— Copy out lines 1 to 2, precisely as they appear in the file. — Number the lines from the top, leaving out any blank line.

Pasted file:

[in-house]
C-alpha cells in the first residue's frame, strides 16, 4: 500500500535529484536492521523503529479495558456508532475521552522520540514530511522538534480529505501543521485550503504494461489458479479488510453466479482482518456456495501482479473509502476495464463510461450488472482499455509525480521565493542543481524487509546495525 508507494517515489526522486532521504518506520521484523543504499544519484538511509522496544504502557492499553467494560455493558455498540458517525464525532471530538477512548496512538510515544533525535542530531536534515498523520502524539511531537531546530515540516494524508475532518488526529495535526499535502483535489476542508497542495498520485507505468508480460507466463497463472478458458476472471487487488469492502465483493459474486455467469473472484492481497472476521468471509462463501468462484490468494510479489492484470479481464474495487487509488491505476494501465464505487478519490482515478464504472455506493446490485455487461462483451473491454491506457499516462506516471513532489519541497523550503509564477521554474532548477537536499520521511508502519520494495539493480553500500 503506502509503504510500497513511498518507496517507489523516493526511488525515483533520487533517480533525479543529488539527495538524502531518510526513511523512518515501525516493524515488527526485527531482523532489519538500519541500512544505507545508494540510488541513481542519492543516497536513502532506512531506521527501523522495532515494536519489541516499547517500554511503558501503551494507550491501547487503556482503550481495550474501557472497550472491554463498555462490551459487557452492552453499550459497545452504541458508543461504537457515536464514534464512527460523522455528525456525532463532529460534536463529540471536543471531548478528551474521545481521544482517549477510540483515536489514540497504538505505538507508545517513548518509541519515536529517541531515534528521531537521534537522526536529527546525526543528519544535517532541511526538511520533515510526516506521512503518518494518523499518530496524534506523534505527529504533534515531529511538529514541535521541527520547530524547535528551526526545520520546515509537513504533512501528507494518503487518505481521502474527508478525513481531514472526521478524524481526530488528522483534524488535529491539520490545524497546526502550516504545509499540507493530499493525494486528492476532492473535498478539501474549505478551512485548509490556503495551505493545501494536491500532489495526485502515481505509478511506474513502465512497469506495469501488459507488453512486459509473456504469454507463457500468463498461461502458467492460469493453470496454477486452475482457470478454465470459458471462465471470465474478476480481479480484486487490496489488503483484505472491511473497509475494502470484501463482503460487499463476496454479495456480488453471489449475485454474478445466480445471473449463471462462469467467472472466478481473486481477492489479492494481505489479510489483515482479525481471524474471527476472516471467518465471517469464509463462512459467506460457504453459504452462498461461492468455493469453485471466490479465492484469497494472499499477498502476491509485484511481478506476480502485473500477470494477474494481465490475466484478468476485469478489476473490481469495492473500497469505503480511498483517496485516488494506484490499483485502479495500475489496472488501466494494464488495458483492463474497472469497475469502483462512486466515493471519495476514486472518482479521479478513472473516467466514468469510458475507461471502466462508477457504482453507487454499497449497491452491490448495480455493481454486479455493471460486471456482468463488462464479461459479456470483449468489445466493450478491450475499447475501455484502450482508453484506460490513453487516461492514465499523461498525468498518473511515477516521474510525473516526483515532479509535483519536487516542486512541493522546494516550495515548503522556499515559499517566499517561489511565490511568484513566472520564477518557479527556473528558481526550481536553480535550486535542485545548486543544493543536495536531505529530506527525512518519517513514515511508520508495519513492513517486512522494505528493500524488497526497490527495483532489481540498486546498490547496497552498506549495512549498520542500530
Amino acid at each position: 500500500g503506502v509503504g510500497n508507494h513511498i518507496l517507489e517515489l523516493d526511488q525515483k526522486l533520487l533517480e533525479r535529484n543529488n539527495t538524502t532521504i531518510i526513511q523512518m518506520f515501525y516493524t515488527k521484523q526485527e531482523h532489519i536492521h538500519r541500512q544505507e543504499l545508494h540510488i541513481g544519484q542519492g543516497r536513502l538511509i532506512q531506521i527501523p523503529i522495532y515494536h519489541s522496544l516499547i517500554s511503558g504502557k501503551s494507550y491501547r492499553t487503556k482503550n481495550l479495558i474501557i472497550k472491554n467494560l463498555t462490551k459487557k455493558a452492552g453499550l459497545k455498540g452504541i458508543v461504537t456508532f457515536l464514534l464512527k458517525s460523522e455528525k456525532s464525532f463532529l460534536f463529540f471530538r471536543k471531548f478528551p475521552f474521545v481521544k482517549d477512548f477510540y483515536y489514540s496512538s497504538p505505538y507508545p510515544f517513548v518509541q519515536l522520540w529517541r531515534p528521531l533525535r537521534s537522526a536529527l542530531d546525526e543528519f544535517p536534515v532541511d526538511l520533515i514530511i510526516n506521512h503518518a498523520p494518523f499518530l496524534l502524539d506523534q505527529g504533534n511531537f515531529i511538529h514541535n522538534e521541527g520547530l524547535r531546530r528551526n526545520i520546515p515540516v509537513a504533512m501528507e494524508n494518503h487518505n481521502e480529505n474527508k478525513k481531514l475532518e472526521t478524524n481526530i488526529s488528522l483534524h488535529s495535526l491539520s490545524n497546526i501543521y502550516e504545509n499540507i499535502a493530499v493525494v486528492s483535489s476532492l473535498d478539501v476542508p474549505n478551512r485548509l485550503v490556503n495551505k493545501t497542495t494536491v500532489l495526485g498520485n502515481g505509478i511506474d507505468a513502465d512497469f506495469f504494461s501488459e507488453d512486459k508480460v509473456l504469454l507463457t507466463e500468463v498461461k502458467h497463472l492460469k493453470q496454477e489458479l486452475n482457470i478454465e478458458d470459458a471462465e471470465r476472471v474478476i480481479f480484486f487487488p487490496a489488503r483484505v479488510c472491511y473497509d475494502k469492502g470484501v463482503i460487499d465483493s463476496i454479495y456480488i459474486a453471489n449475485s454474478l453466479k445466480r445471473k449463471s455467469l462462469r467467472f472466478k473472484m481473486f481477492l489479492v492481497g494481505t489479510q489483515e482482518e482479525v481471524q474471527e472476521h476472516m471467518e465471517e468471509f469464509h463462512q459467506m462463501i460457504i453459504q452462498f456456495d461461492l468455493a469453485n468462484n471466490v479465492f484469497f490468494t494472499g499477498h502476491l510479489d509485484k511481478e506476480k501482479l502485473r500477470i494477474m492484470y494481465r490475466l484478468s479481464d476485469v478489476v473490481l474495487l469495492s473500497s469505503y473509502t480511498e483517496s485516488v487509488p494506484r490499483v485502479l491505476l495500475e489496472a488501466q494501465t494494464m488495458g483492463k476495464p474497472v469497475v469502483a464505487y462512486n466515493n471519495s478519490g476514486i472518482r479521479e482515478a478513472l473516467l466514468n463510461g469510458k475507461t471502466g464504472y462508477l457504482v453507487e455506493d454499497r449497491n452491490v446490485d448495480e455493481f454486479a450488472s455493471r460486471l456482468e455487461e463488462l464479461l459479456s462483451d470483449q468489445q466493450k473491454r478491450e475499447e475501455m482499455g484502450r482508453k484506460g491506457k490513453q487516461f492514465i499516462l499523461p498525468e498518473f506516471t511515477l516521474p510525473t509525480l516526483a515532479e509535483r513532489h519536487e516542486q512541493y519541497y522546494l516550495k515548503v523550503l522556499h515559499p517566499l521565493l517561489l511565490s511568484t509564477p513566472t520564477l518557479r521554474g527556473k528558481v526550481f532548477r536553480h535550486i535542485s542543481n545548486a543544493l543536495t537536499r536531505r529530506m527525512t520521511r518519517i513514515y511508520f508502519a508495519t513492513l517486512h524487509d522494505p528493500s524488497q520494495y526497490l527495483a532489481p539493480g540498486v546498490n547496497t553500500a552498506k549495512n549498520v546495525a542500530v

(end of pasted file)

[in-house]
C-alpha cells in the first residue's frame, strides 16, 4: 500500500535529484536492521523503529479495558456508532475521552522520540514530511522538534480529505501543521485550503504494461489458479479488510453466479482482518456456495501482479473509502476495464463510461450488472482499455509525480521565493542543481524487509546495525 508507494517515489526522486532521504518506520521484523543504499544519484538511509522496544504502557492499553467494560455493558455498540458517525464525532471530538477512548496512538510515544533525535542530531536534515498523520502524539511531537531546530515540516494524508475532518488526529495535526499535502483535489476542508497542495498520485507505468508480460507466463497463472478458458476472471487487488469492502465483493459474486455467469473472484492481497472476521468471509462463501468462484490468494510479489492484470479481464474495487487509488491505476494501465464505487478519490482515478464504472455506493446490485455487461462483451473491454491506457499516462506516471513532489519541497523550503509564477521554474532548477537536499520521511508502519520494495539493480553500500 503506502509503504510500497513511498518507496517507489523516493526511488525515483533520487533517480533525479543529488539527495538524502531518510526513511523512518515501525516493524515488527526485527531482523532489519538500519541500512544505507545508494540510488541513481542519492543516497536513502532506512531506521527501523522495532515494536519489541516499547517500554511503558501503551494507550491501547487503556482503550481495550474501557472497550472491554463498555462490551459487557452492552453499550459497545452504541458508543461504537457515536464514534464512527460523522455528525456525532463532529460534536463529540471536543471531548478528551474521545481521544482517549477510540483515536489514540497504538505505538507508545517513548518509541519515536529517541531515534528521531537521534537522526536529527546525526543528519544535517532541511526538511520533515510526516506521512503518518494518523499518530496524534506523534505527529504533534515531529511538529514541535521541527520547530524547535528551526526545520520546515509537513504533512501528507494518503487518505481521502474527508478525513481531514472526521478524524481526530488528522483534524488535529491539520490545524497546526502550516504545509499540507493530499493525494486528492476532492473535498478539501474549505478551512485548509490556503495551505493545501494536491500532489495526485502515481505509478511506474513502465512497469506495469501488459507488453512486459509473456504469454507463457500468463498461461502458467492460469493453470496454477486452475482457470478454465470459458471462465471470465474478476480481479480484486487490496489488503483484505472491511473497509475494502470484501463482503460487499463476496454479495456480488453471489449475485454474478445466480445471473449463471462462469467467472472466478481473486481477492489479492494481505489479510489483515482479525481471524474471527476472516471467518465471517469464509463462512459467506460457504453459504452462498461461492468455493469453485471466490479465492484469497494472499499477498502476491509485484511481478506476480502485473500477470494477474494481465490475466484478468476485469478489476473490481469495492473500497469505503480511498483517496485516488494506484490499483485502479495500475489496472488501466494494464488495458483492463474497472469497475469502483462512486466515493471519495476514486472518482479521479478513472473516467466514468469510458475507461471502466462508477457504482453507487454499497449497491452491490448495480455493481454486479455493471460486471456482468463488462464479461459479456470483449468489445466493450478491450475499447475501455484502450482508453484506460490513453487516461492514465499523461498525468498518473511515477516521474510525473516526483515532479509535483519536487516542486512541493522546494516550495515548503522556499515559499517566499517561489511565490511568484513566472520564477518557479527556473528558481526550481536553480535550486535542485545548486543544493543536495536531505529530506527525512518519517513514515511508520508495519513492513517486512522494505528493500524488497526497490527495483532489481540498486546498490547496497552498506549495512549498520542500530